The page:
Increasingly businesses want to see a return on their staff entertainment events. A Christmas party can have benefits such as developing a more cohesive team, recognising and encouraging excellence and team bonding leading to increased productivity. But, understandably, it can be difficult to justify spending money on work social events and time out of the office for a jolly – so how do you get your boss on board?
When creating a business case, the very first step is to go back to basics and think why on earth are we doing this? Why would we want to spend company money on buying everyone what is essentially a night out? Understanding the benefits that your Christmas party can have on the business is absolutely vital to getting that all-important sign off.
Return on investment
In business terms, the annual Christmas party isn’t a frivolous activity devoid of return on investment (ROI). The good news is, you can justify the expense of a Christmas party and be smart with the gains you get from it.
Much to the joy of your manager, the Christmas party can actually make employees more engaged and work better and more productively in the long run. As companies try to keep wage demands under control to ensure competitiveness, showing staff you appreciate and care about them should never be an afterthought – it should be the top of your agenda! In the current work climate, many companies now have employee engagement surveys and the CEO and management team are measured as much on this as they are on profits.
According to Talent Works International most offices see a 31% rise in efficiency when workers have higher morale. What could be more morale-boosting than a Christmas shindig to celebrate the year and all the successes that your company has seen? This will show in those employee engagement surveys – and in the day-to-day manner of staff.
Bang for buck
Add an element of team building into your Christmas party for a two-for-one. Most managers are aware of the positive impact of team building activities – and the Christmas party is no different. If you’re unsure about whether you’ll get the go-ahead, don’t just propose that your boss buys everyone dinner and wakes up with a sore head to show for it. Research team building activities for staff to take part in at your Christmas bash and treat it as your annual team building exercise: you can always have a Christmassy meal or a drink or two afterwards.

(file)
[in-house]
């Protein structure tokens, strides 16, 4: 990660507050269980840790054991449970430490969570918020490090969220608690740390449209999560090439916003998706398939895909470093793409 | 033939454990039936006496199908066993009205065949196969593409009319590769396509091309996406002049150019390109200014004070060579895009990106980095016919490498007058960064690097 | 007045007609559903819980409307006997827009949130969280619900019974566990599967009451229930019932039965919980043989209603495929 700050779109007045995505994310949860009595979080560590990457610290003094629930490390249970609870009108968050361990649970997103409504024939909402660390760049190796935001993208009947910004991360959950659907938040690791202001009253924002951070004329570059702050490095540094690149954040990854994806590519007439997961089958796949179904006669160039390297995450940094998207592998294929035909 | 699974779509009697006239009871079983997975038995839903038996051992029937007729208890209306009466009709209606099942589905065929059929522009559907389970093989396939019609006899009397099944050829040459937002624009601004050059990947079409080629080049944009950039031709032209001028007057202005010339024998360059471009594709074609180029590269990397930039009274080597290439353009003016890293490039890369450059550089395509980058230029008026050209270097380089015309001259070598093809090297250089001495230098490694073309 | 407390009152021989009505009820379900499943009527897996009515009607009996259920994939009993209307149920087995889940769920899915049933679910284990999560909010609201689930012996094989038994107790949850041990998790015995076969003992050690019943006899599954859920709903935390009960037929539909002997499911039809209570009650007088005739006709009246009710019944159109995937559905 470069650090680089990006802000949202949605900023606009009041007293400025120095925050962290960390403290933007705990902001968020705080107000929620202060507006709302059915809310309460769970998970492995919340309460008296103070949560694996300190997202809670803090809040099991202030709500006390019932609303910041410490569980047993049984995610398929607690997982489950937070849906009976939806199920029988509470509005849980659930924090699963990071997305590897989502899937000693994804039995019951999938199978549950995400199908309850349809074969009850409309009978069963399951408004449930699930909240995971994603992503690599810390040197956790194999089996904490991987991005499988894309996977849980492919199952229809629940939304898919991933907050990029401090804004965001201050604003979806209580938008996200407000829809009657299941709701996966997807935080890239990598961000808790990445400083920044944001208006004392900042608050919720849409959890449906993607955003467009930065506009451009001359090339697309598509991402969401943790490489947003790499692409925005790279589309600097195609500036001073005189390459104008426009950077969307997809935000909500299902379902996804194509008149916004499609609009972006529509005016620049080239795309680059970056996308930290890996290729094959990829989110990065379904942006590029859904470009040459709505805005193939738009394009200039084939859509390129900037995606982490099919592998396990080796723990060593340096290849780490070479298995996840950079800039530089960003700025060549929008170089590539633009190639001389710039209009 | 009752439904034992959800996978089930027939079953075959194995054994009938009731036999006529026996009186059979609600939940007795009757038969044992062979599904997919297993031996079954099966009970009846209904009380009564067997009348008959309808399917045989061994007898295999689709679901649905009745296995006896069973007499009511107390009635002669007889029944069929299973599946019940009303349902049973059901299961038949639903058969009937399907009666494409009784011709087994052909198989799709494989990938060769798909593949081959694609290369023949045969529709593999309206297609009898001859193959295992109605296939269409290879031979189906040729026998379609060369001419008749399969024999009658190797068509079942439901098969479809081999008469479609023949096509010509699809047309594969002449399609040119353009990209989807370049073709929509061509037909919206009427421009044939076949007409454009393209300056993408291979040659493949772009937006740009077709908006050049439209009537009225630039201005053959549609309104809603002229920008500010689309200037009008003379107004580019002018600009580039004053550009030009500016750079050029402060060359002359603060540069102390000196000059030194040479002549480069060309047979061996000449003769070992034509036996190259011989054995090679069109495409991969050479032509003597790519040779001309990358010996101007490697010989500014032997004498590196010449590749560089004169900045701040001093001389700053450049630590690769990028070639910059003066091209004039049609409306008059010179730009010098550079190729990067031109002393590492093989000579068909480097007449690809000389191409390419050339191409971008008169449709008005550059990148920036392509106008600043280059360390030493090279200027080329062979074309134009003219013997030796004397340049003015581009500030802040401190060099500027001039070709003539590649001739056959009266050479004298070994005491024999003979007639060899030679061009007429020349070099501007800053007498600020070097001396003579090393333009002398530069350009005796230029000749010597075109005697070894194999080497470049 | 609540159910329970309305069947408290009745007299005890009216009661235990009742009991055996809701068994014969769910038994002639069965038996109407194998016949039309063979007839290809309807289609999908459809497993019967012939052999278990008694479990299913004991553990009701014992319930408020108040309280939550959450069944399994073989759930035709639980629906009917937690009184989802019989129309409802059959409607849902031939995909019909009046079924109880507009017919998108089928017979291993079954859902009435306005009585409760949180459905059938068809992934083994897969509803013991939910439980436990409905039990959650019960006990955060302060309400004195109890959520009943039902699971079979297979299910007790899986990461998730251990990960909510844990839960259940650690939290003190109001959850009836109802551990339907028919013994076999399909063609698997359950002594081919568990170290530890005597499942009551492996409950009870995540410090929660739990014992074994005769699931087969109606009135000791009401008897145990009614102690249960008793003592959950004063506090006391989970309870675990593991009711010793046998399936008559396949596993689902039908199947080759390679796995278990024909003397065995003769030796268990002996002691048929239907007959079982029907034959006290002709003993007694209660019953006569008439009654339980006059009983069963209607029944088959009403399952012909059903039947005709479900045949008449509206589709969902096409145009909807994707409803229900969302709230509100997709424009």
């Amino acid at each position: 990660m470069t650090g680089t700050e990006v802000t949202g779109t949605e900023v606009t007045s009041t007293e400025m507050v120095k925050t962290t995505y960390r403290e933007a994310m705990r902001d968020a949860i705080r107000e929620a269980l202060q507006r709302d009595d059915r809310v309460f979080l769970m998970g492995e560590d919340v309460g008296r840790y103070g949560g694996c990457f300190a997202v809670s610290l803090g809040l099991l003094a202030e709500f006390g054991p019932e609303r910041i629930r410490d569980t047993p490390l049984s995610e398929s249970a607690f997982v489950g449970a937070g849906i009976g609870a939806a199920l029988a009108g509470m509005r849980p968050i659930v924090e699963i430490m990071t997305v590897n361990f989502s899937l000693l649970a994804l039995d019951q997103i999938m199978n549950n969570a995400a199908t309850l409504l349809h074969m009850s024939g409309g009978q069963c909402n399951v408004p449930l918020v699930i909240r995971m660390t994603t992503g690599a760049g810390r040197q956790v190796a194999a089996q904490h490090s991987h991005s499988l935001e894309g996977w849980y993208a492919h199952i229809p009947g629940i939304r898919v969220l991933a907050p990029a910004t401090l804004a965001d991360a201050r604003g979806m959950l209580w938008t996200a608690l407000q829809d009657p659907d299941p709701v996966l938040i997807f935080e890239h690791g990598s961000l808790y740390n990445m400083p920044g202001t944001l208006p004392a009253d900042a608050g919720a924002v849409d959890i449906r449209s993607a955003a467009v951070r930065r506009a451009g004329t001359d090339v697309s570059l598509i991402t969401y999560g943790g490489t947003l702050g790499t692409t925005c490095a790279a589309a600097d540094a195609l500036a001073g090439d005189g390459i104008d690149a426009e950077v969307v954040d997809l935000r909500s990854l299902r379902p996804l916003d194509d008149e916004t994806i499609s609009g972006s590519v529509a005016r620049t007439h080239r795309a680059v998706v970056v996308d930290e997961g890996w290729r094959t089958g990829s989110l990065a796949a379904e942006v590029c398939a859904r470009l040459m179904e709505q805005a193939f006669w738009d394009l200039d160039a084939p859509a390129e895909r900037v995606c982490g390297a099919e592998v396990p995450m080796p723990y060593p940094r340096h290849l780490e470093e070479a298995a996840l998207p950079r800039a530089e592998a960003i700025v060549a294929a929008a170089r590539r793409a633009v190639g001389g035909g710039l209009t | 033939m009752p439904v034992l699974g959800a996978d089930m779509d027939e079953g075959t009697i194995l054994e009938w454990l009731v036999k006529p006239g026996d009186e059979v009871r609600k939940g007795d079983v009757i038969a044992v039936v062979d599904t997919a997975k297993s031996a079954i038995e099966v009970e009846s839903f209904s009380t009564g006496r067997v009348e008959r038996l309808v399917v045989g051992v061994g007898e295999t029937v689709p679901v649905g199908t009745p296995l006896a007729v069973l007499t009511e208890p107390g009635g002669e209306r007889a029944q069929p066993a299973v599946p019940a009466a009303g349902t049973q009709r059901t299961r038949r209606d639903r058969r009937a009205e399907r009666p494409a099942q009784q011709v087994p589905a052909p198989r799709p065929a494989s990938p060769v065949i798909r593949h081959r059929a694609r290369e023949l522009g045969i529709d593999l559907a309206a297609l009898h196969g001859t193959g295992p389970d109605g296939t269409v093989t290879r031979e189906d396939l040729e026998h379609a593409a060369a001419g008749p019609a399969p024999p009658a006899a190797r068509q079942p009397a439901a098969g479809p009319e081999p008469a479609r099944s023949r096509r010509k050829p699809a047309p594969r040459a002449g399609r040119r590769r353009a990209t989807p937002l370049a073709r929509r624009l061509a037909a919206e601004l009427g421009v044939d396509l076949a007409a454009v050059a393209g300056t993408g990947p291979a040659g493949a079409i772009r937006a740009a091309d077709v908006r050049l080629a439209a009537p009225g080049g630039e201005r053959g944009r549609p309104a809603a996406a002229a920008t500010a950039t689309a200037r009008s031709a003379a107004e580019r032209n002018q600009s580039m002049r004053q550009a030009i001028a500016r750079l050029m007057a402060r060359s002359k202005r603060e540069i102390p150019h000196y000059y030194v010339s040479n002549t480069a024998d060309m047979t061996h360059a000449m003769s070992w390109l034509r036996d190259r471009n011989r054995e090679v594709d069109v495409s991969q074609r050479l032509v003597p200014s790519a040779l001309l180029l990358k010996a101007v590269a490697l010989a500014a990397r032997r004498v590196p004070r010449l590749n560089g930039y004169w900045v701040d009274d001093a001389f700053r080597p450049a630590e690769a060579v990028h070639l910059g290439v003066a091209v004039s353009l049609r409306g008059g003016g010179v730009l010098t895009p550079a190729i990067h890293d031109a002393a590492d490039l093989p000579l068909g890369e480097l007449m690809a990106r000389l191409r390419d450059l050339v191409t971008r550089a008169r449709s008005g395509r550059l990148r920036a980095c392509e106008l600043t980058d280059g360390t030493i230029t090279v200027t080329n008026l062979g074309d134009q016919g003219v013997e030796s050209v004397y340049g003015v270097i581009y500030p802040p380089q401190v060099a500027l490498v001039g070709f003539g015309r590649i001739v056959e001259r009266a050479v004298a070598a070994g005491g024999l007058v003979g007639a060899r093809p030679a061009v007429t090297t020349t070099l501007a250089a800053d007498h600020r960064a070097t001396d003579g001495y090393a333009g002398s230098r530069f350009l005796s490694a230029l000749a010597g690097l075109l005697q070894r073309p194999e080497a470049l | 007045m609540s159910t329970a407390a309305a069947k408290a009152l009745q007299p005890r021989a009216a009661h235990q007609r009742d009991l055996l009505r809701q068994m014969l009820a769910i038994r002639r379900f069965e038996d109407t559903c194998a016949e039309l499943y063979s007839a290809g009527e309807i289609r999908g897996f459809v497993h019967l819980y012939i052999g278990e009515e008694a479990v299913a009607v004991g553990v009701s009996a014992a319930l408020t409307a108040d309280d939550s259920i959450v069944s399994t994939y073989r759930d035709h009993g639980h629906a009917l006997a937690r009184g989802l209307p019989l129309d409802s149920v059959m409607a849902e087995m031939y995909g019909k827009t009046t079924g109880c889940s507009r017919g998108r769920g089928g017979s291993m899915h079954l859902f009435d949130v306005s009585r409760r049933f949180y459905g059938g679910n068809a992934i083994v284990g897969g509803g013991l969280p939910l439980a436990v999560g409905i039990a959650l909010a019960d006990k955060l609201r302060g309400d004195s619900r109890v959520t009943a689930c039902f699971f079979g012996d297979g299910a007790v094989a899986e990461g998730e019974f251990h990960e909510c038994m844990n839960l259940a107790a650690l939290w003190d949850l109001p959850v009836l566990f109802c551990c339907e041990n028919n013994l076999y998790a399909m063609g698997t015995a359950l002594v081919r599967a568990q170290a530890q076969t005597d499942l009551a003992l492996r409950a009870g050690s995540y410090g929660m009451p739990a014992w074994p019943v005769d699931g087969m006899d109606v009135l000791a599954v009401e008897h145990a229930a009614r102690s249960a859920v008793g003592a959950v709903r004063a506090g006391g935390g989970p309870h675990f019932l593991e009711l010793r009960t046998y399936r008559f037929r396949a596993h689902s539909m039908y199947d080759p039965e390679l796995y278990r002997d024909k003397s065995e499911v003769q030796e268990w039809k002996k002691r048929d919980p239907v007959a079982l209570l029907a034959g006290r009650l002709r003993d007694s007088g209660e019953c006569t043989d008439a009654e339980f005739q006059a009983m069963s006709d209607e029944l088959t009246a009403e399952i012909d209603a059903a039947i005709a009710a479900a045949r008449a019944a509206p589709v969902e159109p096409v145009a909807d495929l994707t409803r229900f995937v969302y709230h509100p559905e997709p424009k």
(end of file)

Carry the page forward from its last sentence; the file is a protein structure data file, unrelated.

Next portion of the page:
No need for time off
Remind your boss that there is no need to take time out of the office to celebrate Christmas and your company’s success over the year. You can just have an evening do – find a local venue that provides what you’re looking for and leave the office at the usual time.
Reduced staff turnover
It’s no secret that ensuring that employees feel valued and appreciated reduces staff turnover. People are moving around in their jobs more than ever and, if your company is one that sees staff leaving often, your Christmas party is going to be even more important!
Remind your manager that there is no need to do something elaborate and bank-breaking, but something that shows appreciation for staff will go a long way for encouraging them to stay with you.
Your business case should focus on the benefits that a Christmas party can have on your team, your boss and your business. Ask yourself why your manager would agree to this – and why they wouldn’t.
Perception of management
It’ll make your manager look good. We’re all humans and we all have opinions of the people we work with, and let’s face it, coming across as stingy or unappreciative will do your boss no favours. Perhaps don’t say it like that, but it’s worth noting in your business case that humanising employees can work wonders for ensuring that they work well together.